Do you think there’s an upside to depression?

Emerging from the cataclysmic depression and anxiety which has ensnared me for much of this year, I am remembering research I once read about the positive effects of depression.

As someone who has suffered so much throughout her life, it’s a little difficult for me to open my mind to the fact that there may be possible benefits to depression. I think I’m with Sonja Lyubomirsky, who wrote in an article for Psychology Today:

I am in the midst of writing a new book (tentatively titled The Prepared Mind) and coincidentally I happen to be working right now on a short section called “Is There an Upside to Suffering?” My answer to this question, in a word, is “no.” There is value to sadness. There is value to recognizing one’s own (and the world’s) problems and ills. There is value to learning the lesson that life is not always good or fair. But most depression and suffering are agonizing, undeserved, and lead to nothing good.

What are these putative benefits? Sadness indicates problems for which solutions must be sought; there is some evidence that the depressed mind is less prone to stereotyping; and there have been some studies showing that people suffering depression think in a slower, more analytical style, leading to better decision-making.

I beg your pardon?! Better decision-making? I wish! I try never to make major decisions while depressed (the big ones – move house, sell the car, end your life, you know what I’m talking about) and I make numerous small yet poor decisions (“I’ll exercise tomorrow instead of today”; “I’ll just eat a bit more chocolate”; “I’ll cancel my coffee date, because I just don’t feel up to it”).

So far as I’m concerned, Lyubomirsky’s right: I can’t see the upside to depression, and the research which purports to demonstrate it is compromised by the fact that subjects are often put into a sad mood in a laboratory, for instance by listening to slow, sad music, as opposed to studying those with long-term clinical depression.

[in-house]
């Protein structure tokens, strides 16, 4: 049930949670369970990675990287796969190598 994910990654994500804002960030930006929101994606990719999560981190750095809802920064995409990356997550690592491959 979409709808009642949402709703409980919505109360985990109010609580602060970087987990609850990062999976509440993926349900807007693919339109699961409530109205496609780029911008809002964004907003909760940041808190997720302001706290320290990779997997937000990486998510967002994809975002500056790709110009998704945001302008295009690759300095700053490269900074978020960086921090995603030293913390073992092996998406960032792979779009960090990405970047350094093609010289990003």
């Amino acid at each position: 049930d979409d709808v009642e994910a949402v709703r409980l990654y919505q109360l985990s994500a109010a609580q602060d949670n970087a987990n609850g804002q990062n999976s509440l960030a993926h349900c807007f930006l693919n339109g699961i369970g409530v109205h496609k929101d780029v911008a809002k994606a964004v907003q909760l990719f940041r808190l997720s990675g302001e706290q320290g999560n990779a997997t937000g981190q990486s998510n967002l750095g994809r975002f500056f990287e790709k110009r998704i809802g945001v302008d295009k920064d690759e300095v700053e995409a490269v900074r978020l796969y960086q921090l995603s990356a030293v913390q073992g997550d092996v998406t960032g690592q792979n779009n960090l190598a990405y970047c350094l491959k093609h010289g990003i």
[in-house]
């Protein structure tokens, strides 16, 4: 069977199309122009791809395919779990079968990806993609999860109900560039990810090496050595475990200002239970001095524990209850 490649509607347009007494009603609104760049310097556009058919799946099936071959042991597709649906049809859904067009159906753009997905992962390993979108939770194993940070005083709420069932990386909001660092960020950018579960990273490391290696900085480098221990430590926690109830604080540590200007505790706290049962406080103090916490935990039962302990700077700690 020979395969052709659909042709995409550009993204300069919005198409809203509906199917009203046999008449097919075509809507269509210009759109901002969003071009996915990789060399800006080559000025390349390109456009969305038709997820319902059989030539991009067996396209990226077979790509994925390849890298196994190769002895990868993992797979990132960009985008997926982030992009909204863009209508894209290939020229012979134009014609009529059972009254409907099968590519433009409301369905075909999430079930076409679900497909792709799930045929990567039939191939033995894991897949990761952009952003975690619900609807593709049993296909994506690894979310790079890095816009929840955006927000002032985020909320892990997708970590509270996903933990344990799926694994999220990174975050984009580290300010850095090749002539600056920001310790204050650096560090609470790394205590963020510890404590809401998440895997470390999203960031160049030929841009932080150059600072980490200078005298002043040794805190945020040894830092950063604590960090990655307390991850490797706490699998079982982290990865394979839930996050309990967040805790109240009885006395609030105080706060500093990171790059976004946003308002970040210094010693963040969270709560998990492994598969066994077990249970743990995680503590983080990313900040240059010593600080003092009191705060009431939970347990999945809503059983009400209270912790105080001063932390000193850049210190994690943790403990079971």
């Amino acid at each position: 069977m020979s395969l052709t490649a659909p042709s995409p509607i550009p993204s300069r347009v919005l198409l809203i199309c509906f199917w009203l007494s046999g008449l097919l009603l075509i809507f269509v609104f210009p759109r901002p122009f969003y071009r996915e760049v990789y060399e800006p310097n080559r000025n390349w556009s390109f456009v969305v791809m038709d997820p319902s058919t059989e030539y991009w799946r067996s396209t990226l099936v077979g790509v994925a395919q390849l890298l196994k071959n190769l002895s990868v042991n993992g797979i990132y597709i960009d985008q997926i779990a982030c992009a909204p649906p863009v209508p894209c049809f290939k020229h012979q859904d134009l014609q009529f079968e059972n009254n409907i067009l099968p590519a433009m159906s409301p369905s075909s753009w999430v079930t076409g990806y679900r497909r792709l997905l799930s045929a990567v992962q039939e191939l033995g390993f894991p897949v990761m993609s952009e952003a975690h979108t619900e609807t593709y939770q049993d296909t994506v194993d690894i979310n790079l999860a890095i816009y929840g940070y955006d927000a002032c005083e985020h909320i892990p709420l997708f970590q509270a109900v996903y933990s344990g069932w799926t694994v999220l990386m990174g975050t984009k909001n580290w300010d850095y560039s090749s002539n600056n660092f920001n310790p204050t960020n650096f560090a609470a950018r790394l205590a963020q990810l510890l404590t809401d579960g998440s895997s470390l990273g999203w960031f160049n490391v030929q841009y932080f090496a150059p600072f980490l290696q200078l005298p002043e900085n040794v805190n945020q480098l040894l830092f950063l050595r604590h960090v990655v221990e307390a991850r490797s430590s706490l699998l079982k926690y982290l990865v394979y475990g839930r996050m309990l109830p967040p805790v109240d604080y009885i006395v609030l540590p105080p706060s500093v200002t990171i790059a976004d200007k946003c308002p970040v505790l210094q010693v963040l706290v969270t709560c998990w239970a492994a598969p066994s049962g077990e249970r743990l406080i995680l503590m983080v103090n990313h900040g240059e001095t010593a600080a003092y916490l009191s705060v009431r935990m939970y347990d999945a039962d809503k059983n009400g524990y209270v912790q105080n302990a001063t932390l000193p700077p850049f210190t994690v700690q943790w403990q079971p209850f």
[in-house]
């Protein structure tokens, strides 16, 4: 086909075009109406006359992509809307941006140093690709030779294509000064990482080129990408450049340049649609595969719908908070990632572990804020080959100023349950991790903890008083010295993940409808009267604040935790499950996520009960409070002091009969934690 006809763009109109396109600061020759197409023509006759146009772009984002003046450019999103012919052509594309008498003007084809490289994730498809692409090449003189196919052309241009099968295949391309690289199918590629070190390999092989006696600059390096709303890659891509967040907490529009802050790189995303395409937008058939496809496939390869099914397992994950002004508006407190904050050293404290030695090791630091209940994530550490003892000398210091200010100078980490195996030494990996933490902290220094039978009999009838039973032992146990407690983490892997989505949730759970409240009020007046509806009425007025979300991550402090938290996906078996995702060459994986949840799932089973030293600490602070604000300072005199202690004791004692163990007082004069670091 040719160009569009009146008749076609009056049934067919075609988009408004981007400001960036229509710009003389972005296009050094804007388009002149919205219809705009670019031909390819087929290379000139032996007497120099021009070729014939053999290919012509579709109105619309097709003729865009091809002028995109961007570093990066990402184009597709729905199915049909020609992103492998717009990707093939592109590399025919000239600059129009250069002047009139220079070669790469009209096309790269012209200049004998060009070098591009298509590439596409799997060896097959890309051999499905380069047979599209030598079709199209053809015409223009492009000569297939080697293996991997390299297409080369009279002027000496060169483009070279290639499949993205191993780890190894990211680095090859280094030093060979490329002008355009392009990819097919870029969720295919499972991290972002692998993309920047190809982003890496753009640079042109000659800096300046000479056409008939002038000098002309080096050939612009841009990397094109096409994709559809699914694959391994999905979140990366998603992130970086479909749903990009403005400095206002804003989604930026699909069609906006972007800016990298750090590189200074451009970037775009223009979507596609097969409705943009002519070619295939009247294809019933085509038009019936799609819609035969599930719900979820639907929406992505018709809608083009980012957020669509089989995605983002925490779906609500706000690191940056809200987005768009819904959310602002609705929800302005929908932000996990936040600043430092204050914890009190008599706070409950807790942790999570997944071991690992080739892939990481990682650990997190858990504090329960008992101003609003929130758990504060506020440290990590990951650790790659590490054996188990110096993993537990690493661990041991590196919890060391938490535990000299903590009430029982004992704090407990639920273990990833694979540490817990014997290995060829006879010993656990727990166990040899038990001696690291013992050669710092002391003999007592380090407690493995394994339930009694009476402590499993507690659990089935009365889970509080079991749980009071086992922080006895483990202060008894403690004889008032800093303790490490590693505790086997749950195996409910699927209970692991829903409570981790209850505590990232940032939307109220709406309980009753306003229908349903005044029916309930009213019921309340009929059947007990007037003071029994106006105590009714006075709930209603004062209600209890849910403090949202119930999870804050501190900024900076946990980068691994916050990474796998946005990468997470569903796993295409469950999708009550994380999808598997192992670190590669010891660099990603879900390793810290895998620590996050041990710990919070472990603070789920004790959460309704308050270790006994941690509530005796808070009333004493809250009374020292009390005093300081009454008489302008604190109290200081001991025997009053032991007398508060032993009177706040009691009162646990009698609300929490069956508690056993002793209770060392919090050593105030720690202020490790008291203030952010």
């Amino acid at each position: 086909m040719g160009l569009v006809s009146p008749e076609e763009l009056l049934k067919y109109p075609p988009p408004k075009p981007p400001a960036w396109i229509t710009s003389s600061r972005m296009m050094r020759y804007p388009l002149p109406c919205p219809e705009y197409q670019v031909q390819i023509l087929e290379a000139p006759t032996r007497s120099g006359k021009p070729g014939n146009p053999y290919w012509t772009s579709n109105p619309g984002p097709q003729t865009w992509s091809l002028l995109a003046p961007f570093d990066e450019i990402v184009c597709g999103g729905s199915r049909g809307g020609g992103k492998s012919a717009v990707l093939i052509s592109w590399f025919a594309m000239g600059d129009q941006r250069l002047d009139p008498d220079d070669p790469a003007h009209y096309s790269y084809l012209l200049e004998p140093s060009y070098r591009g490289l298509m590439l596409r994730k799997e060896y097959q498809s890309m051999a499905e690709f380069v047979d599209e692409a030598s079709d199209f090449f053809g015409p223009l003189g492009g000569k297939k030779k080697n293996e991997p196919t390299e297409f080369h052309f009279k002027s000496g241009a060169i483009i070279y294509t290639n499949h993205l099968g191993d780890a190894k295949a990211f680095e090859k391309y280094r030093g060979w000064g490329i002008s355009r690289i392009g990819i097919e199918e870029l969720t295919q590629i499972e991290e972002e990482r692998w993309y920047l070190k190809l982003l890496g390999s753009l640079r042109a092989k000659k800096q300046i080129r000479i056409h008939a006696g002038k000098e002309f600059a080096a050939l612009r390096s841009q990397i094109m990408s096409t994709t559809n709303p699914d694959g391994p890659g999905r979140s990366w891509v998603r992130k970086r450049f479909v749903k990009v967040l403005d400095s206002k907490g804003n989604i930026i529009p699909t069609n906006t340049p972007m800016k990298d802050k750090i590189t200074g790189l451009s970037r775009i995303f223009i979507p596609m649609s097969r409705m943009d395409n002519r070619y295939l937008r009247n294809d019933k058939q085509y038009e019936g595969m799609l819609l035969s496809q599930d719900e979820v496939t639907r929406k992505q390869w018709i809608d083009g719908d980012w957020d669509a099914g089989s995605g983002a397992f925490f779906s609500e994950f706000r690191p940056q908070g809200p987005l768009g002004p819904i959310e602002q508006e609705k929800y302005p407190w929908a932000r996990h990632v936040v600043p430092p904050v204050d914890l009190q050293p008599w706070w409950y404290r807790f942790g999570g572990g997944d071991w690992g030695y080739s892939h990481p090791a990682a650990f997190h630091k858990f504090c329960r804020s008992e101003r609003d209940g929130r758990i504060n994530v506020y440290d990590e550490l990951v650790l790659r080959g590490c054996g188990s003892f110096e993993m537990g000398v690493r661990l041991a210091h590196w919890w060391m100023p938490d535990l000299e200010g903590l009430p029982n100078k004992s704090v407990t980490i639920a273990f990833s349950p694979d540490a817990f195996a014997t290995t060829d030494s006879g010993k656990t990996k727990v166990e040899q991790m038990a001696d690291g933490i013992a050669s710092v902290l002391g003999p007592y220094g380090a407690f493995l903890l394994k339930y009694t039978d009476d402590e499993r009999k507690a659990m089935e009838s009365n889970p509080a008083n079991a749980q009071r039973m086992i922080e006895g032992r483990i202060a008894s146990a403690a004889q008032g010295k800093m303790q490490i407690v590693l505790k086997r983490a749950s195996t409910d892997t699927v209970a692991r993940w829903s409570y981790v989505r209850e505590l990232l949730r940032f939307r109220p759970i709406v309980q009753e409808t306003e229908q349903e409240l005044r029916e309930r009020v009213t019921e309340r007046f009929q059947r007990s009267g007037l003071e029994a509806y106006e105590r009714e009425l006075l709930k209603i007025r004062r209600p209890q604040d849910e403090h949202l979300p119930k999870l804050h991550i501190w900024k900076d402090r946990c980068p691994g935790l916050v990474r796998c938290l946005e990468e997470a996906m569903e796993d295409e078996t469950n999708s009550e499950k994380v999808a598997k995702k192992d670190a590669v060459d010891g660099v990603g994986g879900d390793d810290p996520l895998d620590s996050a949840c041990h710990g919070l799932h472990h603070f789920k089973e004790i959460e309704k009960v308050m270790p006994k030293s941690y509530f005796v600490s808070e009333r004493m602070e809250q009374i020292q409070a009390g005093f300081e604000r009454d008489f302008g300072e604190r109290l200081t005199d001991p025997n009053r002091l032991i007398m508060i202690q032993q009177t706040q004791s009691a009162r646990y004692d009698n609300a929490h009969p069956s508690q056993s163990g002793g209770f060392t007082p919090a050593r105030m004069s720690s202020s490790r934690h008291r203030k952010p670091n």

Still, I’m open to learning, so I want to know your opinion: is there an upside to depression? Or does it just suck?!


Filed under Out

13 responses to “Do you think there’s an upside to depression?

  1. I do not believe there is an upside to depression (unless you count how good it feels to come out of it). I have made some bad decisions while depressed and I firmly believe that one should not make important decisions while depressed. Thank you for bringing this up. While my mind is made up, it does give me something to think about.


  2. It just sucks. It is an emotional cancer that eats at your mind from inside. On the other hand, I am now able to fit into size 30 jeans, which I have not been able to do from years. So there’s that. 🙂


    • Um … is that due to weight loss or weight gain? We have a completely different sizing system down here in which size 30 would be at the largest end of the spectrum, even in the ‘obesity pride’ section of the shop.
      Isn’t it ridiculous (ok, I’ll downgrade that to ‘curious’) that a single term – “depression” – can cover such a huge range of symptoms? Hypersomnia; insomnia. Appetite increase; appetite decrease. The medicalization of mental health sometimes has a lot to answer for, in my opinion.


  3. Pingback: Dearest Depression, How Great You Actually Are | Dearest Depression

  4. Pingback: A Reading from “Listening to Depression” | Journalling through Depression

  5. My whole life I’ve been a victim of mental illness, it runs in both sides of my family, guess I hit the genetic jackpot. So therefore I decided to get a degree in Psychology. As part of my studies we learned physiological psychology (parts of the brain and what their functions are specifically and how mental illness affects them). One thing we learned is that people who suffer severely from mental illnesses such as depression or PTSD or even bipolar disorder have a shrunken amygdala. The amygdala is responsible for how we feel and experience emotions. If you think about it as “people with mental illnesses’ emotional responses are limited or distorted” then I guess you could also say that “people with mental illnesses make better decisions because their decision making was made with a clearer and less emotional view.” So it could be accurate to say they have better decision making skills. But I do not consider this as an upside whatsoever. Decisions should be emotional. If you are deciding something you should be emotionally invested in the decision you are making for yourself.

    Just my opinion though. I love your blog, btw 🙂


    • I also read some research a few years back – 2010, I think – which showed that the amygdala of people who had received distant/cold/authoritarian parenting in infancy and early childhood was underdeveloped compared to the rest of the population. A nice little nature/nurture nexus!
      Thank you for the compliment about the blog 🙂 I always appreciate your thoughtful comments!


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